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Journal of Biomedical Optics

Deep in vivo two-photon imaging of blood vessels with a new dye encapsulated in pluronic nanomicelles
Author(s): Mathieu Maurin; Olivier Stephan; Jean-Claude A. Vial; Seth R. Marder; Boudewijn P. J. van der Sanden
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Paper Abstract

Our purpose is to test if Pluronic® fluorescent nanomicelles can be used for in vivo two-photon imaging of both the normal and the tumor vasculature. The nanomicelles were obtained after encapsulating a hydrophobic two-photon dye: di-stryl benzene derivative, in Pluronic block copolymers. Their performance with respect to imaging depth, blood plasma staining, and diffusion across the tumor vascular endothelium is compared to a classic blood pool dye Rhodamin B dextran (70 kDa) using two-photon microscopy. Pluronic nanomicelles show, like Rhodamin B dextran, a homogeneous blood plasma staining for at least 1 h after intravenous injection. Their two-photon imaging depth is similar in normal mouse brain, using 10 times less injected mass. In contrast with Rhodamin B dextran, no extravasation is observed in leaky tumor vessels due to their large size: 20-100 nm. In conclusion, Pluronic nanomicelles can be used as a blood pool dye, even in leaky tumor vessels. The use of Pluronic block copolymers is a valuable approach for encapsulating two-photon fluorescent dyes that are hydrophobic and not suitable for intravenous injection.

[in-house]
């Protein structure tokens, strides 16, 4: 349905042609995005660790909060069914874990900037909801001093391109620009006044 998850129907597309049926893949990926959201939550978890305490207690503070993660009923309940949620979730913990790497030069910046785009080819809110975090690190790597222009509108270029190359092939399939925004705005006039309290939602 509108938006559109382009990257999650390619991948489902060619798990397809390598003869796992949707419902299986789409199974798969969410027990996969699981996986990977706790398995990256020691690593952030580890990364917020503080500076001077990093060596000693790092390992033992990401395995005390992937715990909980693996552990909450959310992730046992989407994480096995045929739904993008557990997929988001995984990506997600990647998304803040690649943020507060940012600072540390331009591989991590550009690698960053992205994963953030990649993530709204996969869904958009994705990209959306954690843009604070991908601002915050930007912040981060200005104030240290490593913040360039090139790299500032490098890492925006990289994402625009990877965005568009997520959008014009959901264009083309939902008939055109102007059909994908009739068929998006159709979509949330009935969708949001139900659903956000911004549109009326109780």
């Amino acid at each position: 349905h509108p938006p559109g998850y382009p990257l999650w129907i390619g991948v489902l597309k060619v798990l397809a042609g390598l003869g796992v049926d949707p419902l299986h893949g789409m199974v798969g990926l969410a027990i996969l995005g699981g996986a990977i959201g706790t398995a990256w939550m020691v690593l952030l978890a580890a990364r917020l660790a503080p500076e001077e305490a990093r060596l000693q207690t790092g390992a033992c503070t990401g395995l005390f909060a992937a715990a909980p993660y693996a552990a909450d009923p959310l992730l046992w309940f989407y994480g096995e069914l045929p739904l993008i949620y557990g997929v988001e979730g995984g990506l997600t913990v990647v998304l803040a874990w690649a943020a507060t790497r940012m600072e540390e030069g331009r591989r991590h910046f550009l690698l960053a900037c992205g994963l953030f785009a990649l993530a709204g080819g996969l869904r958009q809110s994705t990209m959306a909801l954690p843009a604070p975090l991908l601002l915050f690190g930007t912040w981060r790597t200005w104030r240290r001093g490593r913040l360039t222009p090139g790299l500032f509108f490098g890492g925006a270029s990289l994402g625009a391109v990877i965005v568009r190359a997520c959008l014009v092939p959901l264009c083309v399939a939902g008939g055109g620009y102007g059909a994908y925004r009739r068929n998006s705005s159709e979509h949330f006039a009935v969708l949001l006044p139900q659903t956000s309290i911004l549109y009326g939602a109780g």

Paper Details

Date Published: 1 March 2011
PDF: 7 pages
J. Biomed. Opt. 16(3) 036001 doi: 10.1117/1.3548879
Published in: Journal of Biomedical Optics Volume 16, Issue 3
Show Author Affiliations
Mathieu Maurin, Univ. Joseph Fourier (France)
Olivier Stephan, Univ. Joseph Fourier (France)
Jean-Claude A. Vial, Univ. Joseph Fourier (France)
Seth R. Marder, Georgia Institute of Technology (United States)
Boudewijn P. J. van der Sanden, Institut National de la Santé et de la Recherche Médicale (France)


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